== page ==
The number of undergraduates in the years 1833, 4 was two hundred and sixteen. They cannot live at Harvard for less than 200 dollars a year, independently of personal expenses. Seventy-five dollars must be contributed by each to the current expenses; fuel is dear; fifteen dollars are charged for lodging within the college walls, and eighty are paid for board by those who use their option of living in the college commons. The fact is, I believe, generally acknowledged, that the comparative expensiveness of living is a cause of the depression of Harvard in comparison with its

former standing among other colleges; but this leads to a supposition which does not to all appear a just one, that if the expenses of poor students could be defrayed by a public fund, to be raised for the purpose, the sons of the yeomanry would repair once more to Harvard. A friend of the institution writes, with regard to this plan,

"It would probably have the immediate effect of bringing back that, perhaps, most desirable class of students, the sons of families in the middling ranks in respect of property in town and country, who, we fear, were driven away in great numbers by the change in the amount of tuition fees in or about 1807. They mean to pay to the full extent that others around them do for whatever they have. This is what they have been used to doing. It is their habit; perhaps it is their point of honour; no matter which. But they are obliged strictly to consult economy. And the difference of an annual expense of twenty or thirty dollars, which their fathers will have to spare from the profits of a farm or a shop, and pinch themselves to furnish, is and ought to be, with such, a very serious consideration. It is, in fact, a consideration decisive, year by year, of the destination of numbers of youth to whom the country owes, for its own sake, the best advantages of education it can afford; of those who, in moral and intellectual structure, are the bone and sinew of the commonwealth, and on all accounts, personal and public, entitled to its best training."*

It may be doubted whether, if a gratis education to poor students were to be dispensed from Harvard to-morrow, it would rival in real respectability and proficiency the orthodox colleges which have already surpassed her. Her management and population are too aristocratic, her movement too indolent, to attract young men of that class; and young men of that class prefer paying for the benefits they receive; they prefer a good education, economically provided, so as to be within reach of their means, to an equally good education furnished to them at the cost of their pride of independence. The best friends of Harvard believe that it is not by additional contrivances that her prosperity can be restored; but by such a renovation of the whole scheme of her management as shall bring her once more into accordance with the wants of the majority, the spirit of the country and of the time.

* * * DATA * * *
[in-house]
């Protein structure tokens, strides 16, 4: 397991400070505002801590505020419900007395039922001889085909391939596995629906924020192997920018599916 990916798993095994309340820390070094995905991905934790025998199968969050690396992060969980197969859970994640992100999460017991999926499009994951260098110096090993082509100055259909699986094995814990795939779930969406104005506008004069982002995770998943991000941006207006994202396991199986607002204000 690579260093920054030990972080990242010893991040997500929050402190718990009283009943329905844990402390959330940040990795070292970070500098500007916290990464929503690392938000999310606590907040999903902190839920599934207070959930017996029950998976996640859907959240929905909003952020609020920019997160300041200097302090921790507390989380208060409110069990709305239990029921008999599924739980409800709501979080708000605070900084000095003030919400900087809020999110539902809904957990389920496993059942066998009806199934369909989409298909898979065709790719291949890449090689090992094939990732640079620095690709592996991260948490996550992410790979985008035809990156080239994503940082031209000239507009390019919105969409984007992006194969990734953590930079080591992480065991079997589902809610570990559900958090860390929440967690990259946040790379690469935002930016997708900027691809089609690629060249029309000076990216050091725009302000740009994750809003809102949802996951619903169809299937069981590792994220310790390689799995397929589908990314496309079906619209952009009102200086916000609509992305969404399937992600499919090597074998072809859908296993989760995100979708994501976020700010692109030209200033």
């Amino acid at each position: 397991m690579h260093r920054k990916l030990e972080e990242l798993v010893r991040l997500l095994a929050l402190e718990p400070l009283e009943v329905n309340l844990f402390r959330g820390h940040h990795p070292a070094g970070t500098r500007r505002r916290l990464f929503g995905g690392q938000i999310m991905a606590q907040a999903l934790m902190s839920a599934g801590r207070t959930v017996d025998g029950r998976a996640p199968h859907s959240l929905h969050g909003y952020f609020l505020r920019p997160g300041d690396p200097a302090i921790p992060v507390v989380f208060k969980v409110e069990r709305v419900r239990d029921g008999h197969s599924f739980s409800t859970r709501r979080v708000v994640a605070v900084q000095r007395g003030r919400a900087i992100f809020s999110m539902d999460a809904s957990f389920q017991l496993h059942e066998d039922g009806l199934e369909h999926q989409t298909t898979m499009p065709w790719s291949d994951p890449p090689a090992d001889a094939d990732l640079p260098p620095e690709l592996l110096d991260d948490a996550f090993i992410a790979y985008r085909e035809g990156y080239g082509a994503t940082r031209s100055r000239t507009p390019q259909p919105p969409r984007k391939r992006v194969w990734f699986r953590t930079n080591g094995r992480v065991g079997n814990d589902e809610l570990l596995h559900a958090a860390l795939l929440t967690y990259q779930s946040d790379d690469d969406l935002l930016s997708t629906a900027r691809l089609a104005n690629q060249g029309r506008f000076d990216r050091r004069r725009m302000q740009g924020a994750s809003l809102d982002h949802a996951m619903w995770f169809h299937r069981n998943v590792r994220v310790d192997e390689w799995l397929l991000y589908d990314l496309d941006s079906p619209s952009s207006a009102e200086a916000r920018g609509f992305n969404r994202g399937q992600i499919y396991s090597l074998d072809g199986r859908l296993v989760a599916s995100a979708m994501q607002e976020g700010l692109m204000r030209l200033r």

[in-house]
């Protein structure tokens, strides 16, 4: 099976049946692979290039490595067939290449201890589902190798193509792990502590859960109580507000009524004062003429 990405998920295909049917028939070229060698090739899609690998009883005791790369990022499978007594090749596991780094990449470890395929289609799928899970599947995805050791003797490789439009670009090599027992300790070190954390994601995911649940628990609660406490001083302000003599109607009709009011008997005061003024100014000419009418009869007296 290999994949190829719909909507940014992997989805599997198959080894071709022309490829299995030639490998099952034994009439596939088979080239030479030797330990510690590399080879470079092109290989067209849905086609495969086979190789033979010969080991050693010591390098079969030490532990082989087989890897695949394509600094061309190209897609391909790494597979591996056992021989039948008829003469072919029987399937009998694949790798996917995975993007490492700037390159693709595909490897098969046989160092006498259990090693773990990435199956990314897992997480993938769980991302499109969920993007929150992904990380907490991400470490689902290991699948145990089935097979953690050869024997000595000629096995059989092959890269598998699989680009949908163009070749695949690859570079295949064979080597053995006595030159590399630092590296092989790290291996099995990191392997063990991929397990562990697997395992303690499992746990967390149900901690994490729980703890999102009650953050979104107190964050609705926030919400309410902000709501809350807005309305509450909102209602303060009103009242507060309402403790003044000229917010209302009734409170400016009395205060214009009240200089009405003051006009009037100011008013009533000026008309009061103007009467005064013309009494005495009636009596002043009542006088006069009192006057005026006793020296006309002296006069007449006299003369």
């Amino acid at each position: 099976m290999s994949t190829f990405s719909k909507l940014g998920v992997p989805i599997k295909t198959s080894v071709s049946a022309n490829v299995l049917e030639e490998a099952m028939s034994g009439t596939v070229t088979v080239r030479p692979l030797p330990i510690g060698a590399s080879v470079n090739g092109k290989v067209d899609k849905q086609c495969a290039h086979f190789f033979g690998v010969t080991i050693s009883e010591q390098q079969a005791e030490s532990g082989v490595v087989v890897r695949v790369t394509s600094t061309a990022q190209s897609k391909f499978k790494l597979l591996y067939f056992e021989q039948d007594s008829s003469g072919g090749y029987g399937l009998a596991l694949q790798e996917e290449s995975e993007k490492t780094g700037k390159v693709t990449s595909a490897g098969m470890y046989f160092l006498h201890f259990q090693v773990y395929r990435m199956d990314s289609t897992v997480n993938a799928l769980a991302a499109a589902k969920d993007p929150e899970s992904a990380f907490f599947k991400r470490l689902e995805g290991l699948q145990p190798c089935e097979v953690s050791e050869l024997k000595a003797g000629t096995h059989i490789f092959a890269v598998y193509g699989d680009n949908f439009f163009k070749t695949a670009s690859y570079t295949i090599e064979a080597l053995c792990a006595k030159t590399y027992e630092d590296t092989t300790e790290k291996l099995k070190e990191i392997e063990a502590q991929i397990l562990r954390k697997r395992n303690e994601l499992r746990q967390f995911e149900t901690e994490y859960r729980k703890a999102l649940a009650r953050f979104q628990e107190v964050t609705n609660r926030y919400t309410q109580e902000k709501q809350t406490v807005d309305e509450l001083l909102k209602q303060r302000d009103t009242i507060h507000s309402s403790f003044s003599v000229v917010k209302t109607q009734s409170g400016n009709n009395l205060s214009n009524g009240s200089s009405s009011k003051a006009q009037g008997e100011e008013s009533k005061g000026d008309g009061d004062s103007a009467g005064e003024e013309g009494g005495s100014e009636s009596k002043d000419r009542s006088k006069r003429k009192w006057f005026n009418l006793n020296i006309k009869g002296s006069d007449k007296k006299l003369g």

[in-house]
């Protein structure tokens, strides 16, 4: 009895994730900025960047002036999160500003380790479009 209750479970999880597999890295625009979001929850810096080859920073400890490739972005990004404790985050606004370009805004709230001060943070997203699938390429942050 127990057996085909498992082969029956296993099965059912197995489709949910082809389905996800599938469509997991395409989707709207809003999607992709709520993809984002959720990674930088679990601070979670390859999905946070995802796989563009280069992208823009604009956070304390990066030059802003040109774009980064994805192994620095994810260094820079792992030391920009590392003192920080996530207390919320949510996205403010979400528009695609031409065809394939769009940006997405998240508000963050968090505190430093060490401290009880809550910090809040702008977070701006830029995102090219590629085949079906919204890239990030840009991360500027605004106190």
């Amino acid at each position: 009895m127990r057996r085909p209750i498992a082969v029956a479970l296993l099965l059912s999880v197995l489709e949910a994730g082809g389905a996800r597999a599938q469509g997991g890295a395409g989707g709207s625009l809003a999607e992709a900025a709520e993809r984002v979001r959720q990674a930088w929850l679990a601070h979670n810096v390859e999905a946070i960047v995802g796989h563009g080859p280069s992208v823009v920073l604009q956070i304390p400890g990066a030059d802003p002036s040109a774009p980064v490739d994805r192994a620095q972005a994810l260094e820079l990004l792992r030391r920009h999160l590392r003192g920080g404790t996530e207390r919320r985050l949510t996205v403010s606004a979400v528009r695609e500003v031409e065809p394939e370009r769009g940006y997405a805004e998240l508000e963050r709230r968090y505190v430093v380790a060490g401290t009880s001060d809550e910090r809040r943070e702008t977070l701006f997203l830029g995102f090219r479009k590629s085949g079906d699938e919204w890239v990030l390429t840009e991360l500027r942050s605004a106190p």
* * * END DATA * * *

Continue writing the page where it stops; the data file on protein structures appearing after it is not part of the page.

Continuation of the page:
* Christian Examiner for September, 1834.

The first commencement was held in August, 1642, only twenty years after the landing of the pilgrims. Mr. Peirce, the historian of the University, writes: "Upon this novel and auspicious occasion, the venerable fathers of the land, the governor, magistrates, and ministers from all parts, with others in great numbers, repaired to Cambridge, and attended with delight to refined displays of European learning, on a spot which but just before was the abode of savages. It was a day which on many accounts must have been singularly interesting." In attending the commencement of 1835 I felt that I was present at an antique ceremonial.

We had so arranged our movements as to arrive at Cambridge just in time for the celebration, which always takes place on the last Wednesday in August. We were the guests of the Natural Philosophy professor and his lady, and we arrived at their house before noon on Monday the 24th. Next to the hearty greeting we received came the pleasure of taking possession of my apartment, it looked so full of luxury. Besides the comfort of complete furniture of the English kind, and a pretty view from the windows, there was a table covered with books and flowers, and on it a programme of the engagements of the week. On looking at the books I found among them a History and some Reports of the University; so that it was my own fault if I plunged into the business of the week without knowing the whence and the wherefore of its observances.